Whether sub-zero interest rates actually work is open to debate, however. So says Richard Koo, the chief economist of the Nomura Research Institute. “In my view,” he writes, “the adoption of negative interest rates is an act of desperation born out of despair over the inability of quantitative easing and inflation targeting to produce the desired results.” The failure of the BOJ and the ECB to meet their inflation and growth goals is shared by the Federal Reserve and the Bank of England. None of these central banks understand that their textbook solutions don’t fit the real economy, Koo asserts. [...] And on a more practical level, why corporations sit on record hoards of cash (taxes aside). [<< macro prudential policy ] //&! “When no one is borrowing money, monetary policy is largely useless.” [...] Keynes was right and (Milton) Freidman was wrong. - bit.ly/1Kl07Ri & There is no Confidence Fairy //&! fam.ag/1ogOOiM & bit.ly/1LpJL4W & bit.ly/1VgSjAB & bit.ly/214Icm3 & bit.ly/1Kl228n
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february 2016 by asterisk2a
As growth falters, Osborne hopes Mark Carney can keep a lid on interest rates | Business | The Guardian
The chancellor faces lower GDP and lower tax receipts as a result. So it’s vital that consumers’ desire to keep spending isn’t hit by a nasty shock from the Bank [ // Confidence Fairy // ] The Bank of England has downgraded its forecasts for the UK’s GDP growth and the outlook for wages, most likely robbing the exchequer of vital income tax receipts. And without the funds to maintain pensions and health service spending, his critics will gleefully play back the speech from last November during which he declared that Britain was on the road to becoming “the most prosperous and secure of all the major nations of the world”. [...] Yet his words ring hollow when so many of the post-crash problems are still with us, from the burden of high private and public debts to Europe’s rapidly ageing population, which encourage saving over investment, and a reluctance from government and big business to boost capital spending.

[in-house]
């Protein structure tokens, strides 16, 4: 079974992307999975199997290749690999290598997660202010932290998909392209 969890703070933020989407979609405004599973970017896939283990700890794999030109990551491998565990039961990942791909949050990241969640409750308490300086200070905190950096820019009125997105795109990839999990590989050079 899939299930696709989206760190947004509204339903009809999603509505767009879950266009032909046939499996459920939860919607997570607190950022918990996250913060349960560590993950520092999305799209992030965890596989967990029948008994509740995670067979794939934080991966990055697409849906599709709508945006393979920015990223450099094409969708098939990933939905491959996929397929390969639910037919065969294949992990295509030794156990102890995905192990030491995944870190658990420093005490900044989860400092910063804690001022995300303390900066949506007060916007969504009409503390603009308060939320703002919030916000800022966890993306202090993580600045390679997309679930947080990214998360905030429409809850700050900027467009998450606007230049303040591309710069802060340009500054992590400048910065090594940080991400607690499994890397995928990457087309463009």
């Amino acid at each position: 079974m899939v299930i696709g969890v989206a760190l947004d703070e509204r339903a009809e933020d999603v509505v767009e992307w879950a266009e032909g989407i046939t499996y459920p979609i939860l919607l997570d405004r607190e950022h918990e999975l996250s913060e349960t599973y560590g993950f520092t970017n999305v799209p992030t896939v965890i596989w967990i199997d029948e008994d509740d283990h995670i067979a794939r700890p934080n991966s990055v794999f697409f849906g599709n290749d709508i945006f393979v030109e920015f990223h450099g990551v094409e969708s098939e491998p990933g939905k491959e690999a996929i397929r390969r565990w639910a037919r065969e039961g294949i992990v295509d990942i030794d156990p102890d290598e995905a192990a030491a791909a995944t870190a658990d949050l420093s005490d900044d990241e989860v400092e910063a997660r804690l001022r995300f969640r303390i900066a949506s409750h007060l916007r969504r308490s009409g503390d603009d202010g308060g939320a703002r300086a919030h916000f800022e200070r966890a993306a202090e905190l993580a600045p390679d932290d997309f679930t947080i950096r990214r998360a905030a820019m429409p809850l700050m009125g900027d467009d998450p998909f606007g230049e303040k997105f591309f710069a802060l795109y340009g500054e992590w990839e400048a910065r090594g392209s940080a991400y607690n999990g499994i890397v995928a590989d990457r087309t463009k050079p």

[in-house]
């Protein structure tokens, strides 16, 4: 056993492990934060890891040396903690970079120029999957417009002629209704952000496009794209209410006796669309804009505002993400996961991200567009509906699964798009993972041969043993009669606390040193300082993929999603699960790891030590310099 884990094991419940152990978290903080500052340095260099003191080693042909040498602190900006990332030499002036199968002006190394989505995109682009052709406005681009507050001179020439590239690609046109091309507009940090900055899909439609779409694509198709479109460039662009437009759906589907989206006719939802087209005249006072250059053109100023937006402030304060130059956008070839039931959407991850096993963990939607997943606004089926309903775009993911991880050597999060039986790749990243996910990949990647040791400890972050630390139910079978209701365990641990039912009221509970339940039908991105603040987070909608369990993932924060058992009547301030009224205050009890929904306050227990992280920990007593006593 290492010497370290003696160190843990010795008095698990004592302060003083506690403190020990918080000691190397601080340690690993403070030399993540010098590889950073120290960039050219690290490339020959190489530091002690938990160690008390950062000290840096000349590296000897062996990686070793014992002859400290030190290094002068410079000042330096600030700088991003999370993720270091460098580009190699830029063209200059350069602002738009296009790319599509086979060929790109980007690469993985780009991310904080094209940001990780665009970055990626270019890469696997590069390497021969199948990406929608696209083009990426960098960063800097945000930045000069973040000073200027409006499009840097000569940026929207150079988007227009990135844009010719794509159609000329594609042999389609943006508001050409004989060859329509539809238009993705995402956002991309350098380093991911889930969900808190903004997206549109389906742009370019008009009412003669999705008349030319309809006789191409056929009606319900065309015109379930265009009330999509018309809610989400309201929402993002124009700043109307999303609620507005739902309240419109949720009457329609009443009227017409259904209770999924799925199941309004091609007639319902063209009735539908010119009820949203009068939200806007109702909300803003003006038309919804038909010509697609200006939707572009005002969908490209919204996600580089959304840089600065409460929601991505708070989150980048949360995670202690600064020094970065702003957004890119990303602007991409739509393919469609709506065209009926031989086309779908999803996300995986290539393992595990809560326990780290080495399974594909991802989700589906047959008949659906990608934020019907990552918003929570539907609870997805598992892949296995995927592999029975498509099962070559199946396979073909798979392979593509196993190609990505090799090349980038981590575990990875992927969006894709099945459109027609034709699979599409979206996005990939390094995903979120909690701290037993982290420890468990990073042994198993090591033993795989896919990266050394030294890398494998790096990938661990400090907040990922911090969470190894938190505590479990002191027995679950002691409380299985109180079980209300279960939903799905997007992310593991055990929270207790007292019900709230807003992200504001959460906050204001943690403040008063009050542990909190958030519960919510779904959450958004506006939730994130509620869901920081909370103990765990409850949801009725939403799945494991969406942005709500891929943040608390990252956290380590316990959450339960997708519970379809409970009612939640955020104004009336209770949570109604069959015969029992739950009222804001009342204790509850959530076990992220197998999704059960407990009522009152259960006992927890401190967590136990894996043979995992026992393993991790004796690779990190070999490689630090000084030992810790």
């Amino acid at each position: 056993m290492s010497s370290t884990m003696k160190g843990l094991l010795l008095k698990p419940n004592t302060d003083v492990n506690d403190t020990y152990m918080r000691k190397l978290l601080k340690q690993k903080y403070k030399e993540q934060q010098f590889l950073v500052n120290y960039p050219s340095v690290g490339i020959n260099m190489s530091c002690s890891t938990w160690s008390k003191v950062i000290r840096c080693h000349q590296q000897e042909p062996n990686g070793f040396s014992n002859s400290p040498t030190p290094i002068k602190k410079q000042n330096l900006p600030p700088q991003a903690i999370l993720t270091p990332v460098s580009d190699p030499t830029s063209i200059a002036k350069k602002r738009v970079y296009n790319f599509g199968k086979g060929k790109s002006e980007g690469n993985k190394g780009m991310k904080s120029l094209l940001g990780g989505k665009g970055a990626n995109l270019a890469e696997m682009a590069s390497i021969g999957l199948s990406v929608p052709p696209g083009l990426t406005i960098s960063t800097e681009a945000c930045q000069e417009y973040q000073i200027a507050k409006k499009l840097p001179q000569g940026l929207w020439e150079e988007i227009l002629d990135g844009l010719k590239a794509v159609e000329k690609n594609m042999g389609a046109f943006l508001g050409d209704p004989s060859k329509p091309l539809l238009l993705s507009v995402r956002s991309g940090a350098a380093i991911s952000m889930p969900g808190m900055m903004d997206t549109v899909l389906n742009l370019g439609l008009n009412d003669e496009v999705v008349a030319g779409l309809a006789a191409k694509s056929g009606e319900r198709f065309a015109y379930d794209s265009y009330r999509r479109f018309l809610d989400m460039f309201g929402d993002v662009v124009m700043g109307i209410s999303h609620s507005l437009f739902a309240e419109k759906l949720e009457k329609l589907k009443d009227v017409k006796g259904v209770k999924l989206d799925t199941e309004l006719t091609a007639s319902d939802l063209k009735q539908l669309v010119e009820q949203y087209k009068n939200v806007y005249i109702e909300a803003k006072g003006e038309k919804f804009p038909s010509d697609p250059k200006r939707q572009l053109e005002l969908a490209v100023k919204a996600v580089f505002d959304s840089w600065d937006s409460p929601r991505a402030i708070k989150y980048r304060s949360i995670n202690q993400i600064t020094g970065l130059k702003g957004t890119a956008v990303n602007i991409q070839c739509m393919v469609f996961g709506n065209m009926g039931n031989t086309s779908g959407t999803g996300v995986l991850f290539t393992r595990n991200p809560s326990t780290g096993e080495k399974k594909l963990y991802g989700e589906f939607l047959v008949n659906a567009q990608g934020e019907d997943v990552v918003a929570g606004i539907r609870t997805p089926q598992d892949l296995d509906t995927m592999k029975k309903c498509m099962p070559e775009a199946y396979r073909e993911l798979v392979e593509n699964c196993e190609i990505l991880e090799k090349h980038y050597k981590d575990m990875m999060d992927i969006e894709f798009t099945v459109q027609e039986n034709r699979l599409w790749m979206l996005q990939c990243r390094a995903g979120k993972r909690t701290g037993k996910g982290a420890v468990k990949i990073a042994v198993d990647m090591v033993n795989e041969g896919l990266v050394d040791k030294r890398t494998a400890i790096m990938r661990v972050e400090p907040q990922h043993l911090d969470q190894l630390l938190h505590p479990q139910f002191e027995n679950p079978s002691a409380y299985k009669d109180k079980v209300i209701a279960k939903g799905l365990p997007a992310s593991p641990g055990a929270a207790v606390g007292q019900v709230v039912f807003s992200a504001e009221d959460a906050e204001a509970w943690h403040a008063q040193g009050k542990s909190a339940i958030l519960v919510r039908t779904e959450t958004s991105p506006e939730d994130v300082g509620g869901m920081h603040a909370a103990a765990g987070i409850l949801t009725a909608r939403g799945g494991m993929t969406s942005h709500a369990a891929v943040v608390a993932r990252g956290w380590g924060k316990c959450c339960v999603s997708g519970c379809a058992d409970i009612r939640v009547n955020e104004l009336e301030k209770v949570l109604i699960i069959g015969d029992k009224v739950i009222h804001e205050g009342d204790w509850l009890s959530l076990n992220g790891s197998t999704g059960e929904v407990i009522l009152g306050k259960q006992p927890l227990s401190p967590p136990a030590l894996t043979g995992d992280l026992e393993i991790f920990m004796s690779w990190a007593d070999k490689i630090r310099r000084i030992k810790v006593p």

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february 2016 by asterisk2a
More Evidence Supporting the House of Debt | House of Debt
Many have argued that we overstate the importance of housing and household debt in explaining the Great Recession and weak recovery. They point to the banking crisis, policy uncertainty, or excessive regulation as equally or even more important. The data released today by the BEA show pretty clearly that the arguments we make in House of Debt remain relevant for thinking about economic weakness today. In our view, the explanation we provide is the most consistent with the striking difference in consumption across states. // From Comments: Without real median income rising you can’t grow in an economy based on debt expansion
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february 2016 by asterisk2a
James Galbraith, Kate Pickett, Branko Milanovic - Consequences of Inequality and Wealth Distribution - YouTube
free education / land value tax / higher inheritance tax / abolition of private education / more progressive taxation / combat tax avoidance and tax evasion / ... Universal Basic Income //&! New Theoretical Perspectives on the Distribution of Income and Wealth Among Individuals - youtu.be/RO8KWTb2iPM - w Joseph Stiglitz and Paul Krugman --- distinguishing between wealth and capital. ignore land (free yourself from Ricardo). land. credit. //&! David Cay Johnston: The Perils Of Our Growing Inequality - David Cay Johnston about his new book, Divided: The Perils of Our Growing Inequality. - youtu.be/ok7ZJ8mS19Y